Woburn Challenge 2015-16 Round 3 - Senior Division

Problem 2: Detective Work

While Superman was preparing in secrecy for the fight to come, feelings of fever, rage and powerlessness were festering within the dark knight of Gotham. He can do nothing but watch as the planet praise an alien capable of annihilating it. The peace of Gotham he fought so long to protect is now compromised by a godly figure that has unworthily gained the world's reverence.

To take care of this threat for good, the masked billionaire will have to elaborate a plan like no other he's ever concocted. In preparation, Batman plans on doing some heavy-duty detective work to figure out Superman's weaknesses. The logical place to start is by determining his secret identity. After compiling an abundance of data on Superman's movements and past battles, as well as newspaper articles written about him, he will need a program that can efficiently cross-reference them to fill in the missing pieces and hopefully uncover the man behind Superman. As the new intern of the batcave, your first task is to write a cryptanalysis program that can process the compiled data to help Batman figure out who Superman really is.

The data that Batman has compiled consists of N (1 ≤ N ≤ 1000) uppercase, alphabetical strings S1, …, SN, each of length M (1 ≤ M ≤ 500). A good detective knows that no data from the real world is ever fully complete or accurate, so Batman has decided to represent unknown information in the strings with wildcard letters denoted by question marks. Specifically, each of these N strings will only consist of uppercase letters from "A" to "Z", as well as special wildcard characters ("?"). The instincts of the world's greatest detective tell him that it will be possible to transform all of these strings into the same string (any string X of Batman's choice, made up of M letters), and hopefully this will be the real name of Superman. To accomplish this, some of the letters in the strings may be replaced with other letters at a cost of 1 each. But for this method to be effective in actually extracting useful data, the number of letters changed must be as small as possible! The lower the total cost, the more likely it is for the result to be accurate. Each wildcard character can also be changed into any letter of Batman's choice, at no cost.

But measuring this cost is not definitive, so Batman would also like to know the "error" of the process. In particular, this error is defined as the number of different strings X that Batman can choose, such that all N strings can be transformed into X with this minimal cost. Knowing this error is important, because the larger the total number of possibilities, the less likely that X is the actual name of Superman. Since this error value can actually get very large, Batman doesn't care any more than the last 3 digits (if the error is in the thousands or more, the data is unreliable anyway). So you are only required to compute the error modulo 1000. For example, if the error is 2016, simply output 16. Fortunately, Batman is also a genius-level number theorist so he has made you aware of the following two identities, which may prove useful:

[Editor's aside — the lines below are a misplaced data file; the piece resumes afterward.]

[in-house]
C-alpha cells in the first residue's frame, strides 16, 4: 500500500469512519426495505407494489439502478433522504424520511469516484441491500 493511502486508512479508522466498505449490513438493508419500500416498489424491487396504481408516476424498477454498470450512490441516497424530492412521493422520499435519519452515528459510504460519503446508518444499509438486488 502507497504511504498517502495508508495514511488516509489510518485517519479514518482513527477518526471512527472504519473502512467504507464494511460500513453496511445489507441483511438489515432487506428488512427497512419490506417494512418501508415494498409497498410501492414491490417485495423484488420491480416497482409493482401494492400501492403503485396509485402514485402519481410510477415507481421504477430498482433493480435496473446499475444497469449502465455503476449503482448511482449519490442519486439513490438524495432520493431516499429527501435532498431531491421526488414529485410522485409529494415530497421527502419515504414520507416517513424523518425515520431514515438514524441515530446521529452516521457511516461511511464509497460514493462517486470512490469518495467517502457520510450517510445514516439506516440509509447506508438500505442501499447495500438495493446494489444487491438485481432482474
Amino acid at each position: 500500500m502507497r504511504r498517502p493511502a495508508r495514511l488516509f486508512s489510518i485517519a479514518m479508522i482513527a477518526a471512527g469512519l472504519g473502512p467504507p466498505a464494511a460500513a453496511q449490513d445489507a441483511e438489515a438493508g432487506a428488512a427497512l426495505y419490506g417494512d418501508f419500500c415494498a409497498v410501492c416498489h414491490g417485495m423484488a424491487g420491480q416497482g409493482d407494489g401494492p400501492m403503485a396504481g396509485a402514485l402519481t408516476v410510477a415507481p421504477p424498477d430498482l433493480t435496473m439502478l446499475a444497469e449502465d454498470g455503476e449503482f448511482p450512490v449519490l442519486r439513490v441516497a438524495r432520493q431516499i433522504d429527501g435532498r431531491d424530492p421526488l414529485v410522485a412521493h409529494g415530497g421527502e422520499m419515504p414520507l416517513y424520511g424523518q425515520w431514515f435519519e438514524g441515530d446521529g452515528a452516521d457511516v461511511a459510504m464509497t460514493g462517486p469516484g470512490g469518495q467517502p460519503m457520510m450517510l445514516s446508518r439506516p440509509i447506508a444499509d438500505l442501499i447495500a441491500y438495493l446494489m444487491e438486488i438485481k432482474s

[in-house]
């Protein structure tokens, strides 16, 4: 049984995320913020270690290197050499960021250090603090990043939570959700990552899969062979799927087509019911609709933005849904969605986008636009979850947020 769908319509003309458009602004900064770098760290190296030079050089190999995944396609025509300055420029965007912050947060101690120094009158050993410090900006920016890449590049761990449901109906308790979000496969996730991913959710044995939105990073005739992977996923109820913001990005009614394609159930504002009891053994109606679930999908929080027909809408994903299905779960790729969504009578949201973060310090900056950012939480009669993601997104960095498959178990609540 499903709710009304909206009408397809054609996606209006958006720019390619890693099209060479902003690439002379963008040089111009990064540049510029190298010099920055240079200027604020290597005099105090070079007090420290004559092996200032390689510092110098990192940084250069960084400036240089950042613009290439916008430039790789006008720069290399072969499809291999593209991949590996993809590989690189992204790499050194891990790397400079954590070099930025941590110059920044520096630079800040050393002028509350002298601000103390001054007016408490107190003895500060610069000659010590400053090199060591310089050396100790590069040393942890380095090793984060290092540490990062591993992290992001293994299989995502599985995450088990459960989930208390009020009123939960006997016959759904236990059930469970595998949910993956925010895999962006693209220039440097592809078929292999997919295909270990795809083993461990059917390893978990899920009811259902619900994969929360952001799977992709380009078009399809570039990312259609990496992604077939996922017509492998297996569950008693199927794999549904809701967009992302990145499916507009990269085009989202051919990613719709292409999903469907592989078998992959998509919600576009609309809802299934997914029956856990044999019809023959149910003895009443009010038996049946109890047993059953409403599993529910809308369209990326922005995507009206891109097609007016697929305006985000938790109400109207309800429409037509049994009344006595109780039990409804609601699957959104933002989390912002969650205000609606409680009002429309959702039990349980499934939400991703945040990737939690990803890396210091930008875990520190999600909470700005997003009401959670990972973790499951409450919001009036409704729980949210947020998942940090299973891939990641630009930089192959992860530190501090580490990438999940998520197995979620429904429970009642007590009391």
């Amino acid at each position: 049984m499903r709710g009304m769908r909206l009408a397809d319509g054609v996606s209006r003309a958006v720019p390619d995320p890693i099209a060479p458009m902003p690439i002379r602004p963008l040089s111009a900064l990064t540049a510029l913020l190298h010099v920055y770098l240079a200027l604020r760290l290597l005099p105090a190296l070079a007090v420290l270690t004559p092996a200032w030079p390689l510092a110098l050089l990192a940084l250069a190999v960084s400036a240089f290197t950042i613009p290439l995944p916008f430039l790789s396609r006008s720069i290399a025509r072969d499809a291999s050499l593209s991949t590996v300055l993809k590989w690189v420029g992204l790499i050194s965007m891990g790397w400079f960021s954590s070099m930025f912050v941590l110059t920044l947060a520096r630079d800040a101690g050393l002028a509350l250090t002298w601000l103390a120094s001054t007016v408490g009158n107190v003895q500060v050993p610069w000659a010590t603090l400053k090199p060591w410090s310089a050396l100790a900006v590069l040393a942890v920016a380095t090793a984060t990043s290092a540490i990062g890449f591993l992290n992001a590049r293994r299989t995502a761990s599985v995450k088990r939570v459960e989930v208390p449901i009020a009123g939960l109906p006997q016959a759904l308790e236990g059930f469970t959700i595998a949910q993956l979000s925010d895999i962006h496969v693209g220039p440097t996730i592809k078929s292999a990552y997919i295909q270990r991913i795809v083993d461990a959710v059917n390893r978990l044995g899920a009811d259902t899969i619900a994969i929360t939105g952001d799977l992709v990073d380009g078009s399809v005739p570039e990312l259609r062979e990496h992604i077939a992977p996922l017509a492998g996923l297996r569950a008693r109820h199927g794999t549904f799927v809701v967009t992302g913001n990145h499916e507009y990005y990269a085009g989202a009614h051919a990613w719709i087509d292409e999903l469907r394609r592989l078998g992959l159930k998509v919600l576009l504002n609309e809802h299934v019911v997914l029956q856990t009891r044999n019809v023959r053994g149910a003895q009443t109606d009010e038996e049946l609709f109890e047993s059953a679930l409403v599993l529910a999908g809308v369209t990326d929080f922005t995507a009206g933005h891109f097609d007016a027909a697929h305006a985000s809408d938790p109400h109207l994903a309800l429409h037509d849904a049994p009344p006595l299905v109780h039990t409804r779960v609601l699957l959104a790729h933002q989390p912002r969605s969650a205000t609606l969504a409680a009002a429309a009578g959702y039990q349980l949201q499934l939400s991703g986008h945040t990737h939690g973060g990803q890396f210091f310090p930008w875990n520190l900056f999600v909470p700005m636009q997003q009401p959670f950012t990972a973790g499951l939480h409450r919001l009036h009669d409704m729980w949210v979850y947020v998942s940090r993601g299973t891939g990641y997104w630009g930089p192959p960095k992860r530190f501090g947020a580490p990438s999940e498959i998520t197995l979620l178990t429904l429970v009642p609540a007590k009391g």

• (A + B) mod M = ((A mod M) + (B mod M)) mod M
  • (A × B) mod M = ((A mod M) × (B mod M)) mod M

Will Batman be able to solve one of the greatest-kept secrets in the world to help him defeat the most dangerous being in the world? His fate rests in your hands.

Input Format

The first line of input will contain two space-separated integers N and M.
The next N lines will each contain a single string, where line i contains Si, for i = 1..N.

Output Format

The output should be a single line consisting of two space-separated integers. The first integer should be the cost, i.e. the minimum possible number of letters which must be changed to allow all N words to be turned into the same word. The second integer should be the error, i.e. the number of ways in which this can be accomplished (modulo 1000).

Sample Input 1

4 9

Sample Output 1

11 64

Explanation 1

All four strings can be turned into the word "CLARKKENT" with minimal cost. The second string can be transformed to that with no extra cost, since the wildcard characters line up. The last "A" is wrong in the first string, so it will take a cost of 1 to make it an "E". The third string shares no matching letters whatsoever with "CLARKKENT", and therefore all 9 letters of it should be swapped. Finally, the "U" in the last string is incorrect, and should be switched for an "E" at a cost of 1. Similarly, there are 64 other words that may be reached by making exactly 11 replacements.

Sample Input 2

1 3

Sample Output 2

0 576

Explanation 2

With only one string, any assignment of the wildcard characters to letters will suffice. Each one can independently be turned into any of the 26 letters, so there are 263 = 17576 possibilities. This set of data is clearly not that helpful for Batman.

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Best Solutions

Point Value: 10
Time Limit: 2.00s
Memory Limit: 16M
Added: Feb 13, 2016
Authors: SourSpinach, Alex

Languages Allowed:

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